North Wind was blowing hard on the exposed side of the palace. Shutters were kept closed on that side while winter lasted. Braziers were still burning in the throneroom, so he went down the steps of his throne and across to one to warm his hands. He shivered even with a thick woolen lining beneath his king’s robe.

As always, servants carrying refreshments and several musicians entered when court business was concluded, and the Chief Cupbearer had returned to do his official duty. No one but the Cupbearer could give the king anything to drink, and so his life was held responsible for the king’s. That made honest men of Cupbearers, of course, but they also were closer to the king than anyone else except the Royal Family, and therefore had the king’s ear on matters.

Sending the refreshments back to the kitchens, Priam remained with the Chief Cupbearer (the guards at the far end of the hall did not count, for they shut the door after them to stand duty for the night watches). Distracted by some noise outside, Priam was just about to say something to the Cupbearer who still had his mixed wine ready in hand for the king, but he went to the window facing the inner courtyard instead.

Looking down, he saw a richly-dressed young man leap from a state chariot and quickly enter the palace where the royal women’s quarters had a closely-guarded outer gate.

“Paris!” the doting father cried softly. Then he sighed. His son and heir would rather run to the women’s quarters to look for his favorites then come immediately to his father to tell him what he had seen in the Achaean cities he had just visited. It would be perhaps a day or so before the prince grew tired of his courtesans and finally made his appearance in the king’s private chambers or in the throneroom. Then he wouldn’t tarry very long, but would fabricate some clever excuse for leaving to go on yet another visit, taking the king’s best ship.

The old monarch looked out above the courtyard, toward the West. He saw dark clouds, and shuddered--a storm from the West! Very seldom did storms come from that direction. But now it was appropriate, he thought. The Achaeans were now rising in their western isles, gathering their best warriors and warships to come and attack his city and kingdom. Did Paris care about that? Probably not. He was too busy chasing amusements and the prettiest women he could find.

He turned away from the window before the chief jem of the prince’s entourage arrived in the courtyard. A woman had been found worthy of the prince’s household, and now--heavily veiled in the Achaean style--she was led from a litter through the gate and into the women’s quarters, though she was not staying there but would be introduced first to the Queen Mother before being taken to the prince’s private chambers. Before long, the whole palace buzzed with the news and descriptions of her exceptional beauty, everyone except for the king taking part in the gossip. He would be the last to know such things--people fearing to tell him things that might upset his gray hairs.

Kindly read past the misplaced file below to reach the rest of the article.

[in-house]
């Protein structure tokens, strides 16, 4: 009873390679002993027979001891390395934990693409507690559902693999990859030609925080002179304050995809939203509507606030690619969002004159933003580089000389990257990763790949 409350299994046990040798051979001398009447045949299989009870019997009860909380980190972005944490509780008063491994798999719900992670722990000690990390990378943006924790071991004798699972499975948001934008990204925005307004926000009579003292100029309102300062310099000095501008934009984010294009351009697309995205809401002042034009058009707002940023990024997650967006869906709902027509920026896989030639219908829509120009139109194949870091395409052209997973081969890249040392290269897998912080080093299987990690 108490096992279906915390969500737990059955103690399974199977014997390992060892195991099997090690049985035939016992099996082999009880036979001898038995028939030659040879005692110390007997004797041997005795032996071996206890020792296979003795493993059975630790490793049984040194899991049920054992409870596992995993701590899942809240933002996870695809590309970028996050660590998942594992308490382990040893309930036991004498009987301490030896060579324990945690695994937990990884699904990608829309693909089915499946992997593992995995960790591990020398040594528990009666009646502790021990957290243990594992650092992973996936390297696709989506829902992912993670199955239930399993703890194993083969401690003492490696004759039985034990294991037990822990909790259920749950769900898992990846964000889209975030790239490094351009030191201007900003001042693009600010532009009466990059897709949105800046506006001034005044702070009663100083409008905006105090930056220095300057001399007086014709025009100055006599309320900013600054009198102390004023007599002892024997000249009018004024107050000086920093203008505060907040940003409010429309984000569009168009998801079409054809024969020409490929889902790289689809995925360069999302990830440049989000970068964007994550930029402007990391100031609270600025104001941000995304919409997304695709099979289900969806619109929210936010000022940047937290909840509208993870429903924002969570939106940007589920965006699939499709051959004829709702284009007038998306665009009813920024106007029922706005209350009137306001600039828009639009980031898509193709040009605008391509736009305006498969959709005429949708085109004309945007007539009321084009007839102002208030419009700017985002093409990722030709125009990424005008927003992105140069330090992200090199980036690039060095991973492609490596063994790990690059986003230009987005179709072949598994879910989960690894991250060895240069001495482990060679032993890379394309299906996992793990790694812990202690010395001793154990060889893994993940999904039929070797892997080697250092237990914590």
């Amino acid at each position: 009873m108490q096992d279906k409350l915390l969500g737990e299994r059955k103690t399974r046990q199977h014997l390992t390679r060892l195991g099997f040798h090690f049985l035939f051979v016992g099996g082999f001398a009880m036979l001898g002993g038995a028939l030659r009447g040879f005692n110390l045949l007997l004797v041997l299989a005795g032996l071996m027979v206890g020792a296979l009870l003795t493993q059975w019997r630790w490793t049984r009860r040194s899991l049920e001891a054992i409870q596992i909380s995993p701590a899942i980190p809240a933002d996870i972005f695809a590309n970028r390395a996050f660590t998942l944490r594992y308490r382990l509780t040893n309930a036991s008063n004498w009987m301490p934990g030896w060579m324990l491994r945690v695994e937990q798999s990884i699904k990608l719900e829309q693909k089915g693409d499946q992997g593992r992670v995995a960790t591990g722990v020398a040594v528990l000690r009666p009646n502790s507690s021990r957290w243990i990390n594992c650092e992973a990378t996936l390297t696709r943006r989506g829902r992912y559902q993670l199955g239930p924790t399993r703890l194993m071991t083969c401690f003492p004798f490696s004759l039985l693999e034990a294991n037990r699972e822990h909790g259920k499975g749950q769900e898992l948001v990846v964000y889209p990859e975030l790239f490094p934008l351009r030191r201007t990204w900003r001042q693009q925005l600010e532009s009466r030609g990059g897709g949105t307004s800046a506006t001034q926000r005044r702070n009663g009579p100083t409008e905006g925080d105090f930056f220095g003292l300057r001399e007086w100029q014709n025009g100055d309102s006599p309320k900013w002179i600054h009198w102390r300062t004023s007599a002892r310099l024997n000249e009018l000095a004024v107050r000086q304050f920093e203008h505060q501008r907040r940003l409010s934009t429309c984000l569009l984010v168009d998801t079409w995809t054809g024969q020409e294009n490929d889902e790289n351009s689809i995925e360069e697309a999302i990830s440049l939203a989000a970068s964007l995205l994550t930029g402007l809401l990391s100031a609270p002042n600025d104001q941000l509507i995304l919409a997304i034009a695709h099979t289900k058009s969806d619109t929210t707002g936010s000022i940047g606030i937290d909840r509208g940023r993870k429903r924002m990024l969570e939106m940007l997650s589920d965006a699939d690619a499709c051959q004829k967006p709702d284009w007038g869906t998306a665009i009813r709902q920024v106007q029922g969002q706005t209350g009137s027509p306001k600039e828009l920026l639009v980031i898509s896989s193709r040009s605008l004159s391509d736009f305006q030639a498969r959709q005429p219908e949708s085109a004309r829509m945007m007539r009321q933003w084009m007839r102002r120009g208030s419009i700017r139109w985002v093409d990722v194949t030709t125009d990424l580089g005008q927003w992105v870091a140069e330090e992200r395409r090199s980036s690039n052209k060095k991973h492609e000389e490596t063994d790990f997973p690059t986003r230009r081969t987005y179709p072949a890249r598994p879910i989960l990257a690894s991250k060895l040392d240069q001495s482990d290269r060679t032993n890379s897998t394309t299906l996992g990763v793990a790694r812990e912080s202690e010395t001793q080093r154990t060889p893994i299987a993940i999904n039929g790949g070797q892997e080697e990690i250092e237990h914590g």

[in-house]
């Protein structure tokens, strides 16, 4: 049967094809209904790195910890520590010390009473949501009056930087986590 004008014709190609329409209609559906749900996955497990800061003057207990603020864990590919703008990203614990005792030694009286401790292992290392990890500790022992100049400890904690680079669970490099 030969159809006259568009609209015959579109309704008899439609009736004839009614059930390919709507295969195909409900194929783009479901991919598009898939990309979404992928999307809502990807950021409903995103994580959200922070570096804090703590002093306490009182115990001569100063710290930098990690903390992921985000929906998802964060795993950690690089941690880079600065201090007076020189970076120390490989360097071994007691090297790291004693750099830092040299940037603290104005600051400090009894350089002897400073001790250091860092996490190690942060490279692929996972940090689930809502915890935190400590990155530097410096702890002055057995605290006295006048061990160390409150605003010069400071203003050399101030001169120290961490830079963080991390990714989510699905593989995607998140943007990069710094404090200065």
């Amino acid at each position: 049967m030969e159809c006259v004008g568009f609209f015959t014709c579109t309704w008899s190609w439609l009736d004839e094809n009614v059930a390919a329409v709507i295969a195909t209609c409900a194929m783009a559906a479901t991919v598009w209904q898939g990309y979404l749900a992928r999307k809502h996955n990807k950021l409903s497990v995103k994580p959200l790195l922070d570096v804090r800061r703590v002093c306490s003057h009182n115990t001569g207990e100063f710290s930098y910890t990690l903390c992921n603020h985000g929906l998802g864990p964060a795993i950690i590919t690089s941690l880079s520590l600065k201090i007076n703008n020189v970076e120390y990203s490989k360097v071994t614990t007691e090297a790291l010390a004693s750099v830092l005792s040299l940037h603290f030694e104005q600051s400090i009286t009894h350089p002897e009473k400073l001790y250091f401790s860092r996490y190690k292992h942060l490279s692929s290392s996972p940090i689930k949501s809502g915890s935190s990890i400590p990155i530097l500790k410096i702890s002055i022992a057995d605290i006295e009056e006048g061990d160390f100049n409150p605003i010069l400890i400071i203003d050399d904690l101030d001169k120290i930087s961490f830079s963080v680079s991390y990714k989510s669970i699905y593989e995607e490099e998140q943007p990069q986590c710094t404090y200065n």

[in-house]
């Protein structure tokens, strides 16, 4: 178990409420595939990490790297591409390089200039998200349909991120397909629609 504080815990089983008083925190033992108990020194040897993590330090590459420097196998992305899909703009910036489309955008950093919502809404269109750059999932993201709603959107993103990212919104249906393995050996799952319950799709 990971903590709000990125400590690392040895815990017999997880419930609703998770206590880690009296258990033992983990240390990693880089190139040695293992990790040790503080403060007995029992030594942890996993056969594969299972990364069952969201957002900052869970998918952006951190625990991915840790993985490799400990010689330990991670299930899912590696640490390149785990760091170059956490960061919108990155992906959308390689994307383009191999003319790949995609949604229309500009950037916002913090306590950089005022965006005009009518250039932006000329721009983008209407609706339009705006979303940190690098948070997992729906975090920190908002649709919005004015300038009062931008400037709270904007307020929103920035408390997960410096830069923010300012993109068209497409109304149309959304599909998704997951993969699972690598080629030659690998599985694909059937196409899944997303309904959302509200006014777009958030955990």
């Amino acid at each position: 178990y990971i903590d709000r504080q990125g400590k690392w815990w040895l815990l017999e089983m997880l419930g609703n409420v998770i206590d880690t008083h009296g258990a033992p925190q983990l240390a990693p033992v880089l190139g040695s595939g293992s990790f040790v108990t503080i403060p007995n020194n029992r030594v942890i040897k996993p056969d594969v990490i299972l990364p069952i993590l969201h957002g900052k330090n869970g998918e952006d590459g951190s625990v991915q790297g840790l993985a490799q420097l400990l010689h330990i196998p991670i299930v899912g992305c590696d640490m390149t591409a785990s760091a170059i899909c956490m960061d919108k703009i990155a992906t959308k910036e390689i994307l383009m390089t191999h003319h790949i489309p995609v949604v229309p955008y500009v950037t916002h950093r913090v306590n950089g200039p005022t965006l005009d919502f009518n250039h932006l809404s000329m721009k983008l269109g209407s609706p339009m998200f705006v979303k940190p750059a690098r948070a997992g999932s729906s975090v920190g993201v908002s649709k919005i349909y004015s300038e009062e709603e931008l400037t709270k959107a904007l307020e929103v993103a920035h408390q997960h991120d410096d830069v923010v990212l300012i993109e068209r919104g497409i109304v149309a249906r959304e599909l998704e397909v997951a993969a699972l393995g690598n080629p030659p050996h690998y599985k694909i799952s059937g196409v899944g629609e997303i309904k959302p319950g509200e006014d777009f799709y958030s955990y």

While the great event of Menelaus’s tall, green-eyed, fair-haired wife coming to Paris’s city became the talk of the day, the king went about his king’s duties, among them the periodic inspection of the defenses of the city and his kingdom. Even if he had heard of the latest arrival, he would have dismissed it as of no importance, since Paris was always bringing pretty maidens home, favorites of the moment that he soon discarded for others. What happened to them all? Some were sent home, others were given to friends, still others ended up as sacrifices to the Goddess on the altar or as consorts to the worshipers. The Goddess took many sacrifices of comely boys too, but these were mostly runaway slaves. But the disposal of Paris’s playthings was of no real interest to a reigning king,a nd Prim continued with his main thoughts.

What chief duties had a king, other than rule well and produce an heir? He had produced an heir--brave, foolish, and given to pleasure--but he was still capable of superintending the country’s defense.

“Let the boy play a bit more, maybe soon he would find serious business enough in life to turn his head gray before his time,” the father thought, reminded by certain pains in his side and chest that he might be going before long to his fathers.

As for defense, the years of his long reign had taught him how many deadly enemies the world could hold, so he took this duty with utmost seriousness. In fact, he had commanded the nemesis of the Achaeans to be built, whatever the cost.

In the palace workshops? Certainly, not! Nothing could be kept confidential in the palace--what with his wife’s spies and informants spread throughout. Only one place in his city and kingdom had this cunning woman, jealous of her powers and privileges, failed to penetrate--the Temple of the Goddess.

The priests of the Goddess, led by the chief priest, ruled. The Queen Mother, her eagle-eyed spies, and all the twittering corps of gossips depending on what she gathered--they were left out in the cold! Despite the Queen Mother, the temple remained an exclusive male preserve within the kingdom.

Feeling the icy, cutting blade of the North Wind pierce his clothing, he walked down out of the palace, receiving the salutes of the guards stationed along the way. Just outside the palace walls he turned to the left, and attended by several royal guards he went to the temple of the Goddess. He gave only the briefest glance at the latest offerings for sacrifice, nine good-looking Achaean striplings and maidens sitting with their arms and legs shackled with bronze chains, whose blood would soon fill a golden cup that the chief priest would present to the Goddess.